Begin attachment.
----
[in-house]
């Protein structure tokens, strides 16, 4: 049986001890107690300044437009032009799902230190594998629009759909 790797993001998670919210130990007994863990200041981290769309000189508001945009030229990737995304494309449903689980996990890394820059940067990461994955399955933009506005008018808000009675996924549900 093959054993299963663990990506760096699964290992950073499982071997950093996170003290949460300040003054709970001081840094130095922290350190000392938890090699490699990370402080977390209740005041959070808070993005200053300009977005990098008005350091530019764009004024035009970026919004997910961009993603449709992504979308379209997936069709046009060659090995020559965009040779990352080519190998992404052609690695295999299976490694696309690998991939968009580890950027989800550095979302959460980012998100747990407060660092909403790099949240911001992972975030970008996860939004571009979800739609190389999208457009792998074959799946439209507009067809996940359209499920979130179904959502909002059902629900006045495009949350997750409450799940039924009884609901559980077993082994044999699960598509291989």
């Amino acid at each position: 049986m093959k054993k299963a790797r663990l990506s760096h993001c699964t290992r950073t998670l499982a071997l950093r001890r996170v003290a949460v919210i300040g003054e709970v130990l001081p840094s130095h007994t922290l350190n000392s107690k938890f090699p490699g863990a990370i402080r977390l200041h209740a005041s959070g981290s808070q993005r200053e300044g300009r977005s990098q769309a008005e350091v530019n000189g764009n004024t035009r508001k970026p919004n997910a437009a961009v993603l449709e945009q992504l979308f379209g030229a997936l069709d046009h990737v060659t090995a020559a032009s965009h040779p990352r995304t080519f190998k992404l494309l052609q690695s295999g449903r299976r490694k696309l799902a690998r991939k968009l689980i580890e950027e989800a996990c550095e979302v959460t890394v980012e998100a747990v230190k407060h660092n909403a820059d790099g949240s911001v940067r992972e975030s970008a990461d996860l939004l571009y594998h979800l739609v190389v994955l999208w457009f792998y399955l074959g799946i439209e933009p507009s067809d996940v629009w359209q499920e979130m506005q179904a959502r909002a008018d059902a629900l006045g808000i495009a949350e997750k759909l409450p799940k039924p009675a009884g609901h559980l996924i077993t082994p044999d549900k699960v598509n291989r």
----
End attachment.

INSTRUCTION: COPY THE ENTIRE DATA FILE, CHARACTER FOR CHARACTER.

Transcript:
[in-house]
């Protein structure tokens, strides 16, 4: 049986001890107690300044437009032009799902230190594998629009759909 790797993001998670919210130990007994863990200041981290769309000189508001945009030229990737995304494309449903689980996990890394820059940067990461994955399955933009506005008018808000009675996924549900 093959054993299963663990990506760096699964290992950073499982071997950093996170003290949460300040003054709970001081840094130095922290350190000392938890090699490699990370402080977390209740005041959070808070993005200053300009977005990098008005350091530019764009004024035009970026919004997910961009993603449709992504979308379209997936069709046009060659090995020559965009040779990352080519190998992404052609690695295999299976490694696309690998991939968009580890950027989800550095979302959460980012998100747990407060660092909403790099949240911001992972975030970008996860939004571009979800739609190389999208457009792998074959799946439209507009067809996940359209499920979130179904959502909002059902629900006045495009949350997750409450799940039924009884609901559980077993082994044999699960598509291989």
């Amino acid at each position: 049986m093959k054993k299963a790797r663990l990506s760096h993001c699964t290992r950073t998670l499982a071997l950093r001890r996170v003290a949460v919210i300040g003054e709970v130990l001081p840094s130095h007994t922290l350190n000392s107690k938890f090699p490699g863990a990370i402080r977390l200041h209740a005041s959070g981290s808070q993005r200053e300044g300009r977005s990098q769309a008005e350091v530019n000189g764009n004024t035009r508001k970026p919004n997910a437009a961009v993603l449709e945009q992504l979308f379209g030229a997936l069709d046009h990737v060659t090995a020559a032009s965009h040779p990352r995304t080519f190998k992404l494309l052609q690695s295999g449903r299976r490694k696309l799902a690998r991939k968009l689980i580890e950027e989800a996990c550095e979302v959460t890394v980012e998100a747990v230190k407060h660092n909403a820059d790099g949240s911001v940067r992972e975030s970008a990461d996860l939004l571009y594998h979800l739609v190389v994955l999208w457009f792998y399955l074959g799946i439209e933009p507009s067809d996940v629009w359209q499920e979130m506005q179904a959502r909002a008018d059902a629900l006045g808000i495009a949350e997750k759909l409450p799940k039924p009675a009884g609901h559980l996924i077993t082994p044999d549900k699960v598509n291989r």